Unlike the total system failure we saw at Washington, these mistakes are fixable. It’s just on the Cardinal offense to focus, buckle down and take that final step.
“The thing with us is not doing those things to hurt us,” Shaw said. “We moved the ball pretty well on a good defense.”
Tucker played in a limited capacity at Notre Dame and will start at right tackle if David Bright can’t play on Saturday.
McCaffrey didn’t practice on Tuesday but was feeling good and will be included in a limited capacity on Wednesday to see how he responds to an increase in action.
“He was on the side going through some things and felt pretty good,” Shaw said. “We’ll see if we can incorporate him into part of practice tomorrow, with the real litmus test being Friday.”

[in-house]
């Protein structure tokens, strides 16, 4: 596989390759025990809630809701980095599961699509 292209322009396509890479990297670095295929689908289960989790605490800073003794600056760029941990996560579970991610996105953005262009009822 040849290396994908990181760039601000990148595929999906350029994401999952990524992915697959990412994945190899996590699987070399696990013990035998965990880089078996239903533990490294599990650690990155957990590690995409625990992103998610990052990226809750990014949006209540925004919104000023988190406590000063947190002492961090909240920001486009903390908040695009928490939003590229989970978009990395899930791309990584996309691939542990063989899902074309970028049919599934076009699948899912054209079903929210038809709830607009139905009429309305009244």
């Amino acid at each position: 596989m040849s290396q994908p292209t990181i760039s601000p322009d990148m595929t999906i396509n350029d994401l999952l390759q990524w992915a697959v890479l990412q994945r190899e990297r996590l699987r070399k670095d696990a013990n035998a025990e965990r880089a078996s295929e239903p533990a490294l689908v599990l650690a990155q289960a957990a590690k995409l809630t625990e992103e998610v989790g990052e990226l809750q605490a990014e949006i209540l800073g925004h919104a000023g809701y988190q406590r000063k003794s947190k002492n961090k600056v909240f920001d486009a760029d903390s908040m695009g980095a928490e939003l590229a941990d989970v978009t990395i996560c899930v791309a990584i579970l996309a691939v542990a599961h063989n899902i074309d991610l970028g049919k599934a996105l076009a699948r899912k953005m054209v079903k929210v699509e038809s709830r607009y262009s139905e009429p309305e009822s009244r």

Holder has now missed three straight weeks with a nagging shoulder injury that was re-aggravated against UCLA. Signs are pointing to him again being out against Colorado.
“Better than last week, so there’s an outside chance, but we’ll still be cautious there,” Shaw said.
Bright is “most likely out” for Saturday, according to Shaw. Tucker would start in his place.
“He was coming off a really good game and he was just starting to get comfortable,” Shaw said.
“We’ll actually get to play a game that starts and ends in daylight, which is rare on the West Coast. It’s appreciated, to a certain degree. My preference is that two o’clock is always the best time to play a football game. But I’ll take noon.” – David Shaw, on the early kickoff of the Colorado game